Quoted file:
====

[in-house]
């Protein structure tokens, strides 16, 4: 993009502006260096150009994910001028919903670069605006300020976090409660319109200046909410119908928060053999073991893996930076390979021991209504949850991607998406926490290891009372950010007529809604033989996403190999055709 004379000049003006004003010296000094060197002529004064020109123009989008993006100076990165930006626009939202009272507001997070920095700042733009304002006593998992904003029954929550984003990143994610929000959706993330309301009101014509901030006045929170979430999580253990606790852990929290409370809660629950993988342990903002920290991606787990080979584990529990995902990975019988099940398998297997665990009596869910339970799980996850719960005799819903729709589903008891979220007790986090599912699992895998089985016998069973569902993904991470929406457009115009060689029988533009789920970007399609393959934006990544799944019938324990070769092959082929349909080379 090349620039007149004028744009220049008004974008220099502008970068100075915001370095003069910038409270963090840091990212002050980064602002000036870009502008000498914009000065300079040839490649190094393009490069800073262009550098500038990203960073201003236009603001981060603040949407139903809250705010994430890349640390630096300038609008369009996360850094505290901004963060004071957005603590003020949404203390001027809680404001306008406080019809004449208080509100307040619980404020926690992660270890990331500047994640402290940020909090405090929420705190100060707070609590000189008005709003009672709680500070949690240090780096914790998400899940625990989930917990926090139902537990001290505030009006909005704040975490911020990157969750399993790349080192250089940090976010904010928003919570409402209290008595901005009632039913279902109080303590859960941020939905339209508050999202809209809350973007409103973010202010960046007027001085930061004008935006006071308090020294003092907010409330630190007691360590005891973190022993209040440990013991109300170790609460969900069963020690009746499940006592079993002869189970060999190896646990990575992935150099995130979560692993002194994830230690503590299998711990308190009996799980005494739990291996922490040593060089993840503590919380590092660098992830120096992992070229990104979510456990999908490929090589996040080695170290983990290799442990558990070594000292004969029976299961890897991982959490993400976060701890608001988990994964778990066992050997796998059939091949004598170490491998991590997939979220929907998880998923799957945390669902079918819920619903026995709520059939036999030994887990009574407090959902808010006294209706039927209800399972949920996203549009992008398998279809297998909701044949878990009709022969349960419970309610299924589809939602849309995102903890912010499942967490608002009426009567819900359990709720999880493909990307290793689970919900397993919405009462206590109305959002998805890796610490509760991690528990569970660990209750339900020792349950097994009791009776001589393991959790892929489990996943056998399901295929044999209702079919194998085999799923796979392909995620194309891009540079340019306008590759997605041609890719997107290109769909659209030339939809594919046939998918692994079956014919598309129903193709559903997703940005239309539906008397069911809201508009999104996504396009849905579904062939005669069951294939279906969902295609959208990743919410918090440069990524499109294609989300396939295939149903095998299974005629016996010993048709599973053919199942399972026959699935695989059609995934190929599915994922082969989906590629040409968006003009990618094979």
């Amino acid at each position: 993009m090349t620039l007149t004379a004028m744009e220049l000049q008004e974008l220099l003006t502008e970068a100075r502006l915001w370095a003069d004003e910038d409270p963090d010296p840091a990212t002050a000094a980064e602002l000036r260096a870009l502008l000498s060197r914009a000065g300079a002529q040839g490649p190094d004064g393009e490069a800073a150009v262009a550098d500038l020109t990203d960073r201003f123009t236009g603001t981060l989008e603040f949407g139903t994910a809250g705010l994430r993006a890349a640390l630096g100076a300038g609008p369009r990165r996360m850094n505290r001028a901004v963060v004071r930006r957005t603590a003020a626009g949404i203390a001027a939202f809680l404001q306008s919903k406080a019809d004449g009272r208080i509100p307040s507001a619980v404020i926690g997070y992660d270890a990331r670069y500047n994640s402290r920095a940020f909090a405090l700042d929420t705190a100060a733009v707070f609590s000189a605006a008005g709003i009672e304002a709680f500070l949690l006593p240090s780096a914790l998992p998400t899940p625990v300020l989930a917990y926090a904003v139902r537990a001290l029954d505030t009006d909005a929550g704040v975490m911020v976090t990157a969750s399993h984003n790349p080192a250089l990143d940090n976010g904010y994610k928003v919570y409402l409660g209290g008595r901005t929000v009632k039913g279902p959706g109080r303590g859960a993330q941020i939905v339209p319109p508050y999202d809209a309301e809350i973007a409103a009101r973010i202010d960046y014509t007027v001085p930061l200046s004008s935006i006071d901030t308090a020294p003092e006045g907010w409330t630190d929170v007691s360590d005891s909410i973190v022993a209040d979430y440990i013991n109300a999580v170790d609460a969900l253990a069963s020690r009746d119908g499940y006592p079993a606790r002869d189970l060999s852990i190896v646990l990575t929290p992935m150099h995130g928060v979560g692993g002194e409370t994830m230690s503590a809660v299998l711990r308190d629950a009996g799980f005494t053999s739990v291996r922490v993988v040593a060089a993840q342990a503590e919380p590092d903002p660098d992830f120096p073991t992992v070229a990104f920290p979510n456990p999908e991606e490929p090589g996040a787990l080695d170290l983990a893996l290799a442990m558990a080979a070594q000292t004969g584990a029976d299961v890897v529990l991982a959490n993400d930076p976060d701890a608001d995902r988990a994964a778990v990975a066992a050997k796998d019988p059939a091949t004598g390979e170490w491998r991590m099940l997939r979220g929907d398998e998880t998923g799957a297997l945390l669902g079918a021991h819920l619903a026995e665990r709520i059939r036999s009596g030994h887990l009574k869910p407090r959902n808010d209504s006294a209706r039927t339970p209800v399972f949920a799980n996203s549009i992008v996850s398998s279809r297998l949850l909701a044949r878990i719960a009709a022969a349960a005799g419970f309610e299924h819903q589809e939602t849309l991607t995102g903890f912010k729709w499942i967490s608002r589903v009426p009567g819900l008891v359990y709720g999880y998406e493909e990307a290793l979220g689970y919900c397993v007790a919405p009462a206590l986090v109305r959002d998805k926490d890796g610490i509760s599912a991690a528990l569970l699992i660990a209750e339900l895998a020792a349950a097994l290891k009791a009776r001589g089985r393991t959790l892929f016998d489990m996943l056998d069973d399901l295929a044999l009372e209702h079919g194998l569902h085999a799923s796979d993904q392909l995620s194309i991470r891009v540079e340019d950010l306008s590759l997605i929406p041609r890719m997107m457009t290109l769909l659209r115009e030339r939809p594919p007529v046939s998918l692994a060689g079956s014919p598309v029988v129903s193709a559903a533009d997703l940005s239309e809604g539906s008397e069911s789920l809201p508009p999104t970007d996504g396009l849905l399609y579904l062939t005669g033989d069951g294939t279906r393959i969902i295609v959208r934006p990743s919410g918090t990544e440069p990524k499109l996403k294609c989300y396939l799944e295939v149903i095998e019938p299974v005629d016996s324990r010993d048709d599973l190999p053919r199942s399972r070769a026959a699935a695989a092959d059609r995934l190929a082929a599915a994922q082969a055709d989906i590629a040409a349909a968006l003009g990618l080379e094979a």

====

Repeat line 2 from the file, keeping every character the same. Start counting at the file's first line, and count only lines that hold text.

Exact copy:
């Protein structure tokens, strides 16, 4: 993009502006260096150009994910001028919903670069605006300020976090409660319109200046909410119908928060053999073991893996930076390979021991209504949850991607998406926490290891009372950010007529809604033989996403190999055709 004379000049003006004003010296000094060197002529004064020109123009989008993006100076990165930006626009939202009272507001997070920095700042733009304002006593998992904003029954929550984003990143994610929000959706993330309301009101014509901030006045929170979430999580253990606790852990929290409370809660629950993988342990903002920290991606787990080979584990529990995902990975019988099940398998297997665990009596869910339970799980996850719960005799819903729709589903008891979220007790986090599912699992895998089985016998069973569902993904991470929406457009115009060689029988533009789920970007399609393959934006990544799944019938324990070769092959082929349909080379 090349620039007149004028744009220049008004974008220099502008970068100075915001370095003069910038409270963090840091990212002050980064602002000036870009502008000498914009000065300079040839490649190094393009490069800073262009550098500038990203960073201003236009603001981060603040949407139903809250705010994430890349640390630096300038609008369009996360850094505290901004963060004071957005603590003020949404203390001027809680404001306008406080019809004449208080509100307040619980404020926690992660270890990331500047994640402290940020909090405090929420705190100060707070609590000189008005709003009672709680500070949690240090780096914790998400899940625990989930917990926090139902537990001290505030009006909005704040975490911020990157969750399993790349080192250089940090976010904010928003919570409402209290008595901005009632039913279902109080303590859960941020939905339209508050999202809209809350973007409103973010202010960046007027001085930061004008935006006071308090020294003092907010409330630190007691360590005891973190022993209040440990013991109300170790609460969900069963020690009746499940006592079993002869189970060999190896646990990575992935150099995130979560692993002194994830230690503590299998711990308190009996799980005494739990291996922490040593060089993840503590919380590092660098992830120096992992070229990104979510456990999908490929090589996040080695170290983990290799442990558990070594000292004969029976299961890897991982959490993400976060701890608001988990994964778990066992050997796998059939091949004598170490491998991590997939979220929907998880998923799957945390669902079918819920619903026995709520059939036999030994887990009574407090959902808010006294209706039927209800399972949920996203549009992008398998279809297998909701044949878990009709022969349960419970309610299924589809939602849309995102903890912010499942967490608002009426009567819900359990709720999880493909990307290793689970919900397993919405009462206590109305959002998805890796610490509760991690528990569970660990209750339900020792349950097994009791009776001589393991959790892929489990996943056998399901295929044999209702079919194998085999799923796979392909995620194309891009540079340019306008590759997605041609890719997107290109769909659209030339939809594919046939998918692994079956014919598309129903193709559903997703940005239309539906008397069911809201508009999104996504396009849905579904062939005669069951294939279906969902295609959208990743919410918090440069990524499109294609989300396939295939149903095998299974005629016996010993048709599973053919199942399972026959699935695989059609995934190929599915994922082969989906590629040409968006003009990618094979």